|Model:||Ryzen 3 1200||Ryzen 3 1300X||Ryzen 5 1400||Ryzen 5 1500X||Ryzen 5 1600||Ryzen 5 1600X||Ryzen 7 1700||Ryzen 7 1700X||Ryzen 7 1800X||CPU Process Node:||14nm FinFET||14nm FinFET||14nm FinFET||14nm FinFET||14nm FinFET||14nm FinFET||14nm FinFET||14nm FinFET||14nm FinFET||CPU Codename:||Summit Ridge||Summit Ridge||Summit Ridge||Summit Ridge||Summit Ridge||Summit Ridge||Summit Ridge||Summit Ridge||Summit Ridge||CPU Architecture:||Zen||Zen||Zen||Zen||Zen||Zen||Zen||Zen||Zen||Cores / Threads:||4/4||4/4||4/8||4/8||6/12||6/12||6/12||8/16||8/16||Core Clock:||3.1 GHz||3.5 GHz||3.2 GHz||3.5 GHz||3.2 GHz||3.6 GHz||3.0 GHz||3.4 GHz||3.6 GHz||Boost Clock:||3.4 GHz||3.7 GHz||3.4 GHz||3.7 GHz||3.6 GHz||4.0 GHz||3.7 GHz||3.8 GHz||4.0 GHz||XFR (up to 2 Cores):||+50||+200||+50||+200||+100||+100||+50||+100||+100||L1 Cache:||384KB||384KB||384KB||384KB||576KB||576KB||768KB||768KB||768KB||L2 Cache:||2MB||2MB||2MB||2MB||3MB||3MB||4MB||4MB||4MB||L3 Cache:||8MB||8MB||8MB||16MB||16MB||16MB||16MB||16MB||16MB||Unlocked:||Yes||Yes||Yes||Yes||Yes||Yes||Yes||Yes||Yes||TDP:||65W||65W||65W||65W||65W||95W||65W||95W||95W||DDR4 Speed:||2667||2667||2667||2667||2667||2667||2667||2667||2667||DDR4 DIMMs:||4||4||4||4||4||4||4||4||4||PCIe Lanes:||24||24||24||24||24||24||24||24||24||Socket Support:||AM4||AM4||AM4||AM4||AM4||AM4||AM4||AM4||AM4||Transistors:||4.8 billion||4.8 billion||4.8 billion||4.8 billion||4.8 billion||4.8 billion||4.8 billion||4.8 billion||4.8 billion||Die size:||192 mm²||192 mm²||192 mm²||192 mm²||192 mm²||192 mm²||192 mm²||192 mm²||192 mm²||Included Cooler:||Wraith Stealth||Wraith Stealth||Wraith Stealth||Wraith Spire||Wraith Spire||N/A||Wraith Spire||Wraith Max||Wraith Max||Cooler TDP:||65W||65W||65W||95W||95W||N/A||95W||140W||140W||Cooler Weight:||0.415 Kg||0.415 Kg||0.415 Kg||0.425 Kg||0.425 Kg||N/A||0.425 Kg||0.545 Kg||0.545 Kg||Cooler Dimensions (mm):||109 (L)|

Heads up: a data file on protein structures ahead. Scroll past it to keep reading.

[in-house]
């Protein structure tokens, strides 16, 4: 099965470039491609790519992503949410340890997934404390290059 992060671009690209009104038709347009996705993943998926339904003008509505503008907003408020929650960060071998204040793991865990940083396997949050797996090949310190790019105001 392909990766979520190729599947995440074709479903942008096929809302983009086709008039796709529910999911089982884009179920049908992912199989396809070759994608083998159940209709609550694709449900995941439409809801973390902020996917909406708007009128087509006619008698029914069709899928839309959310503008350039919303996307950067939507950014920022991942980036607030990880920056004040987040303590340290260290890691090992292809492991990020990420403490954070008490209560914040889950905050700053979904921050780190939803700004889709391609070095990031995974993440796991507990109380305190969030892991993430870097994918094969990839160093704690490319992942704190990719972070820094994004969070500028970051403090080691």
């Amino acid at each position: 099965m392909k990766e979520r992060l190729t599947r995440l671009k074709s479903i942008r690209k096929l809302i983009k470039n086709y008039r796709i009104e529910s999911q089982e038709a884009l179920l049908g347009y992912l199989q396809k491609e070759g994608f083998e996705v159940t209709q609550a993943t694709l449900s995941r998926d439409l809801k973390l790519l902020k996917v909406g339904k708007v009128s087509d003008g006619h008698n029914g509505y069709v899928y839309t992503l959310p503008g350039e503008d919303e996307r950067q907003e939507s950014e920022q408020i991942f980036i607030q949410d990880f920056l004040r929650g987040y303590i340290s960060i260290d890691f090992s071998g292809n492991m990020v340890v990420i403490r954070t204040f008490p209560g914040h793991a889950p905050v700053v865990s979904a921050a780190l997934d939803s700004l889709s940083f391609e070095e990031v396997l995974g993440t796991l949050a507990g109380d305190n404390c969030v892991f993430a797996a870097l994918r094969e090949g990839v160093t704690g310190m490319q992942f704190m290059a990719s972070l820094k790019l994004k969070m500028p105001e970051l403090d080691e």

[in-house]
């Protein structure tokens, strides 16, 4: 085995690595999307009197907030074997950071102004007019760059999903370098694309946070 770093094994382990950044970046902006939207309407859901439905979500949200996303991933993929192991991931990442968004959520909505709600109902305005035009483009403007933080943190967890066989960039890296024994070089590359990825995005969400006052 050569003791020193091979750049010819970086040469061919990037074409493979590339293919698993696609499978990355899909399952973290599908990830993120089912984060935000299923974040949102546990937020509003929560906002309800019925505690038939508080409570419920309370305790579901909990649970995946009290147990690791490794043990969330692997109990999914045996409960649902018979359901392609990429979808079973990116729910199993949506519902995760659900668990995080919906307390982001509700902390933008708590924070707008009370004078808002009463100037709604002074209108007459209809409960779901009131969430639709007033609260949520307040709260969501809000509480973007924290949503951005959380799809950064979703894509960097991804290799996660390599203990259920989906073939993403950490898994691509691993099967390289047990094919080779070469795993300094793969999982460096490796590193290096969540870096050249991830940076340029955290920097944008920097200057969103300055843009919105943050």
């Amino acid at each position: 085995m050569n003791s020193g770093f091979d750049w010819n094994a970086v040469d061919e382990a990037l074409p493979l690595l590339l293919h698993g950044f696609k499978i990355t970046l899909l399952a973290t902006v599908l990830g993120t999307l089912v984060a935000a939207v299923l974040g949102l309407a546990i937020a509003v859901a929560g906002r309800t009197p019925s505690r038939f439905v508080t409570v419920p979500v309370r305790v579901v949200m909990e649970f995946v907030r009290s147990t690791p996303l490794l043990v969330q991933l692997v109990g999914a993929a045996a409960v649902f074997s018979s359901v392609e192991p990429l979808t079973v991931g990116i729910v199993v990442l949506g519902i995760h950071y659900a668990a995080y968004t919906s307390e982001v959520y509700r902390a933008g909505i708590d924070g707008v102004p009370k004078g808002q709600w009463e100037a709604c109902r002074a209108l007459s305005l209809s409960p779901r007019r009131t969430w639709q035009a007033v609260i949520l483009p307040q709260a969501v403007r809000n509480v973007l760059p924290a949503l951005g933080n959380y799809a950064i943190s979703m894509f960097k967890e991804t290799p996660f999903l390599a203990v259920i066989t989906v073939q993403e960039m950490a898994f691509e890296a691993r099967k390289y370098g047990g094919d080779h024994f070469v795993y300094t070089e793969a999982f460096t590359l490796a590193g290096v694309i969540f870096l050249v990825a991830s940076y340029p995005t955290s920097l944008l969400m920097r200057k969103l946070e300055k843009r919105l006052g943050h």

|Price:||$110||$130||$170||$190||$220||$250||$330||$400||$500||Release Date:||July 27, 2017||July 27, 2017||April 11, 2017||April 11, 2017||April 11, 2017||April 11, 2017||March 2, 2017||March 2, 2017||March 2, 2017|
The Ryzen processors support modern features like dual-channel DDR4 memory, PCIe X4 storage, and USB 3.1 Gen 2.
AMD plans to use the Zen architecture around a multi-year CPU roadmap which will be aimed at several market segments such
as mobility products, HPC products and workstations.
Most of the Ryzen processors have 16MB L3 cache with the exception of the Ryzen 5 1400 and the Ryzen 3 series which have just 8MB L3 cache.
Both the Ryzen 3 1300X and Ryzen 3 1200 come with the Wraith Stealth cooler which offer reliable CPU cooling without the need of paying for a third party cooler. The Wraith Stealth cooler is a slightly smaller version of the Wraith Spire and you can head over here if you want to read our review of the AMD's new Wraith coolers. I have to respect AMD for putting an extra effort in shipping their Ryzen processors with high quality stock coolers that are built like third party coolers with a copper base and heatpipes. Intel has always bundled their processors with garbage coolers that most people simply throw away because they are extremely loud and do a terrible job of cooling.